Wellness Matters

Back to School: Food for Brain Power and Energy

August 24, 2016

Margaret “Maggie” May, RD, RN
Diabetes Coordinator
Cone Health Nutrition and Diabetes Management Center

Many studies have shown that healthy, balanced diets can help improve focus and concentration throughout the day. In fact, children who suffer from poor nutrition during the brain's most formative years tend to score much lower on tests of vocabulary, reading, comprehension, arithmetic, and general knowledge. Foods that are high in trans-fat, saturated fat and/or sugar actually slow brain function and tend to make you more sluggish, therefore it is important to read labels and avoid these types of foods.


It is also extremely important to make sure your child stays hydrated throughout the day because it’s good for circulation. Try to get them in the habit of drinking water at an early age.
Making sure your child receives a balanced breakfast and lunch, paired with healthy snacks, is especially important to keep them focused throughout the school day. Carbohydrates provide the energy children need to stay sharp throughout the school day, while monounsaturated and polyunsaturated fats help keep the connections in the brain flexible and prepared to learn.

Micronutrients and antioxidants are also important for brain function, and can be found in fruit, vegetables, whole grain bread and dairy products. Breakfast should include some form of carbohydrate, such as whole grain cereal or toast, along with a form of lean protein, such as eggs or chicken, and a serving of fruit and/or vegetables. Lunch should also include carbohydrates and lean protein, such as a turkey sandwich on whole grain bread, along with another serving of fruit and/or vegetables. Snacks are also important to keep your child energized and focused. Fruits and vegetables, whole grains and low-fat dairy products, like yogurt, serve as great, healthy snack options.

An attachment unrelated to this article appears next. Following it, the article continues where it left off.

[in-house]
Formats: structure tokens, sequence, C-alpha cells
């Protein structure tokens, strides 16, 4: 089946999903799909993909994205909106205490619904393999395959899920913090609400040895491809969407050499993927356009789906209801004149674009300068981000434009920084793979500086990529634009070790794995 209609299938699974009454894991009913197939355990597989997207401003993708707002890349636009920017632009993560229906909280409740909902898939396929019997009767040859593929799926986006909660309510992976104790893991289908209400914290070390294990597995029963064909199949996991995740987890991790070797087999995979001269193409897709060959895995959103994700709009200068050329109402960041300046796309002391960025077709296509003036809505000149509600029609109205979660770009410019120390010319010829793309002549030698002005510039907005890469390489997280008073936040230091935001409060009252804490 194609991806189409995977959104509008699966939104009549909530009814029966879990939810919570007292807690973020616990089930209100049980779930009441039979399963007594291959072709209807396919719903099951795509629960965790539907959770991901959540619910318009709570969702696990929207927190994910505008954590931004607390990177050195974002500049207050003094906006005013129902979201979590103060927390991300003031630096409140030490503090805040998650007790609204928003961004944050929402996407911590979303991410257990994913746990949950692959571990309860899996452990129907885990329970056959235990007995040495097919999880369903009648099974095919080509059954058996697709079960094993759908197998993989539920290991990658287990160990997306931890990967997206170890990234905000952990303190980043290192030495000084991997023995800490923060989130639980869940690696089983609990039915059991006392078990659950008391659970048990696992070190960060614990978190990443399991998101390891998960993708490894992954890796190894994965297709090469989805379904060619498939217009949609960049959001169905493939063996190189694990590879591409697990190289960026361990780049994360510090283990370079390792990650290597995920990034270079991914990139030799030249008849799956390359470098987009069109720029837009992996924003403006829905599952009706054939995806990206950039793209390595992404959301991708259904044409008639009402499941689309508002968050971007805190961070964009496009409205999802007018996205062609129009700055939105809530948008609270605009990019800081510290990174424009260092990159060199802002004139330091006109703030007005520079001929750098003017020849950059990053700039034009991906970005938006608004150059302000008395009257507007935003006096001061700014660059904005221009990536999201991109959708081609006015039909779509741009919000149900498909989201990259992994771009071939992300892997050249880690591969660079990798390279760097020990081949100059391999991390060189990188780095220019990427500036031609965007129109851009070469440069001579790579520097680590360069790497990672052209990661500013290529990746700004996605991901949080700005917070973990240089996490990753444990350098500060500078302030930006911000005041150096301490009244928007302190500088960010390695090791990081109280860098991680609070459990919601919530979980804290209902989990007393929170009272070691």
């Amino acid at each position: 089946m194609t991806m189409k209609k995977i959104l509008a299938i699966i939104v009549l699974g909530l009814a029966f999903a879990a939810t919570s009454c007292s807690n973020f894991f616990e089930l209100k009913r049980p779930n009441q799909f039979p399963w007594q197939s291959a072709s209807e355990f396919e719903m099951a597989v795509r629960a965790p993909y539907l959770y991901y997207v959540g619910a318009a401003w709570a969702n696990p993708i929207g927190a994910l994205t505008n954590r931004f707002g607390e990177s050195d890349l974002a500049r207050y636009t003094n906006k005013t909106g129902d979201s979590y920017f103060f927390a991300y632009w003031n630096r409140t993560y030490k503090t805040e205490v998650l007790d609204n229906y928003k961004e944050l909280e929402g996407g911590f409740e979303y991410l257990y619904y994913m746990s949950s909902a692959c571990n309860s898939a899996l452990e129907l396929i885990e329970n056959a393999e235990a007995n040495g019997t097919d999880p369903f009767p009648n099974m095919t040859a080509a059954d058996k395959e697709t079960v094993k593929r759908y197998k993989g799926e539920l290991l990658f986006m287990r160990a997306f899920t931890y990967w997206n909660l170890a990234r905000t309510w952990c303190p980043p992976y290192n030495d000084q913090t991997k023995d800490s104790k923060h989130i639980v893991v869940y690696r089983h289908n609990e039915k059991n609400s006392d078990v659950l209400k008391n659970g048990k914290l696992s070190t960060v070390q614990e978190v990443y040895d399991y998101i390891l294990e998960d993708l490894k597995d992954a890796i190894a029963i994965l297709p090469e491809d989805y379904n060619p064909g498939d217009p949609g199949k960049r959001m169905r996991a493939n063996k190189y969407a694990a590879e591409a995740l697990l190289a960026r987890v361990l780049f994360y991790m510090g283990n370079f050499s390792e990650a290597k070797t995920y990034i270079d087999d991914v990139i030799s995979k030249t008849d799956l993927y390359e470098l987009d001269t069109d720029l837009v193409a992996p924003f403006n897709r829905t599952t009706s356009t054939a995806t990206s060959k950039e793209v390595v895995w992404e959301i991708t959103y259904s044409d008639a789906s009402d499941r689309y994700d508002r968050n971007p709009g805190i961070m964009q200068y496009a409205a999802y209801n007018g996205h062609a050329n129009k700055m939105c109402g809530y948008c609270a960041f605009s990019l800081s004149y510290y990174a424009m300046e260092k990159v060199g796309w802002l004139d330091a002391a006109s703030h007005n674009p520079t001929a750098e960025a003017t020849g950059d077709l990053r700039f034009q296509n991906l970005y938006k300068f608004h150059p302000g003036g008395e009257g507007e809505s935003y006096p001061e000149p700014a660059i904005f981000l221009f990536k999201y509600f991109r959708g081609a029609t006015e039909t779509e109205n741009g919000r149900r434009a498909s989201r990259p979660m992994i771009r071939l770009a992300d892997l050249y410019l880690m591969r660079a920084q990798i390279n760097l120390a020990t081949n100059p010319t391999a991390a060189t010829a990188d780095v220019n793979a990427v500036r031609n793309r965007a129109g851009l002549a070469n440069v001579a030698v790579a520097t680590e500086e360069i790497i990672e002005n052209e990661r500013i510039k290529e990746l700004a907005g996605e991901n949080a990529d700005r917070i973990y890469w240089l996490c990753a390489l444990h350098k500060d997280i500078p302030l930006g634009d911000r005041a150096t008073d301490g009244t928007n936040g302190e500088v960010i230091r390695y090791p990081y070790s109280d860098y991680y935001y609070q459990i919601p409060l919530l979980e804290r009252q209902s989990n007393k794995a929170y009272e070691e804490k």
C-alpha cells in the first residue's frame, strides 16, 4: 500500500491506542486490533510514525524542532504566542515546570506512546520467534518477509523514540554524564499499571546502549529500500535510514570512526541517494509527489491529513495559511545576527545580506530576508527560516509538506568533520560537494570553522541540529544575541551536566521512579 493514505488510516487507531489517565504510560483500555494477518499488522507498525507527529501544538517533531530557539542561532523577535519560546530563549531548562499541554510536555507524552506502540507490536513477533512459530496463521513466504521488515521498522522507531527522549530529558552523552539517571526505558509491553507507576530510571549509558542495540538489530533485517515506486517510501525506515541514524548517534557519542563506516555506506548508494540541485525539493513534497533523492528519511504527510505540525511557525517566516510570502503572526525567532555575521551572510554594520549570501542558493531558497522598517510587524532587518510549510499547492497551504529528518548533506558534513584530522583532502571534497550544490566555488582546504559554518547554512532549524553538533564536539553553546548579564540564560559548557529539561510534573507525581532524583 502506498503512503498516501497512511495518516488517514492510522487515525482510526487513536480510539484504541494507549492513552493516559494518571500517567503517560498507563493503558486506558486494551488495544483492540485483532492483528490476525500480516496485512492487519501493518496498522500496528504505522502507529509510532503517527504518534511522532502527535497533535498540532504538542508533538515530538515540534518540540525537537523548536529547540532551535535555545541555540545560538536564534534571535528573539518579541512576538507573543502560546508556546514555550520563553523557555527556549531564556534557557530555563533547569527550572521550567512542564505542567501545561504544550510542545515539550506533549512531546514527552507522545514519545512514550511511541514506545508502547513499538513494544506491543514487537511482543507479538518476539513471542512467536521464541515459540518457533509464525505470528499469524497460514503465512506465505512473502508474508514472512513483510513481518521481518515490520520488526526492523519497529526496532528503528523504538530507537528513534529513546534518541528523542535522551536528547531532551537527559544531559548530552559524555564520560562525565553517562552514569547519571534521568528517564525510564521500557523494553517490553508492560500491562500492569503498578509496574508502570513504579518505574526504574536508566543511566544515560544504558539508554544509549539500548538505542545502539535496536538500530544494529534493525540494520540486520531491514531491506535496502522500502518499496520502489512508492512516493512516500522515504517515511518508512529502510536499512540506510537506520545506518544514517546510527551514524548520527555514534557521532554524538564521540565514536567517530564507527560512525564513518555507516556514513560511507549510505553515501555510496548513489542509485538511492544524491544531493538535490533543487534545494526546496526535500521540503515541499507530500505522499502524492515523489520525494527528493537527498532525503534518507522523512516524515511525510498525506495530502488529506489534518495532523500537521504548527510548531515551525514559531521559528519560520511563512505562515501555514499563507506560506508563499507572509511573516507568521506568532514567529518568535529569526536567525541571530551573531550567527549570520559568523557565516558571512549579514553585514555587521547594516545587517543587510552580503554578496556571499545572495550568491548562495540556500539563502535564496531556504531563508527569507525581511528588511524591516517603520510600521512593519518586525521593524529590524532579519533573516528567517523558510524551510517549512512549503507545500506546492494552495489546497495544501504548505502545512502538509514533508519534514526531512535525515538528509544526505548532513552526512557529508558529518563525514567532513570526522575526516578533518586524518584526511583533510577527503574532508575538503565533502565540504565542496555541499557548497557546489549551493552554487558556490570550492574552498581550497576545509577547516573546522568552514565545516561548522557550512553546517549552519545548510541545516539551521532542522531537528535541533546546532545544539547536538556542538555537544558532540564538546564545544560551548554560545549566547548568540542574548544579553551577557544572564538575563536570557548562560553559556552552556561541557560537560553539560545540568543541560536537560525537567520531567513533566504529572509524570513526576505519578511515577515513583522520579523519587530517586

Avoid simple carbs, as they temporarily spike your blood sugar, followed by a quick drop. This drop in blood sugar makes you feel drowsy and makes it hard to concentrate. Complex carbs release blood sugar slowly, over a longer period of time which helps you feel full for longer.

While federal regulations require that school meal programs provide nutritional food options, it may be difficult for children to make the healthiest choices in the lunch line. In general, healthy food options at school could include: salad with grilled chicken, a chicken or turkey wrap, a plain hamburger, low-fat yogurt, bean burritos or tacos, chili, fruit cups, a small roast beef sandwich and fat-free or low-fat milk. Healthy eating habits start at home, and it’s important to be an example of healthy eating habits for your children.


Sample Recipes:

English Muffin Pizza
whole wheat muffin
hard-boiled egg
tomato slice
mozzarella cheese
olive oil
Trail Mix
Raisins (or other dried fruit)
Peanuts
Almonds
Cashews
Yogurt Parfait
plain yogurt
granola
honey/maple syrup


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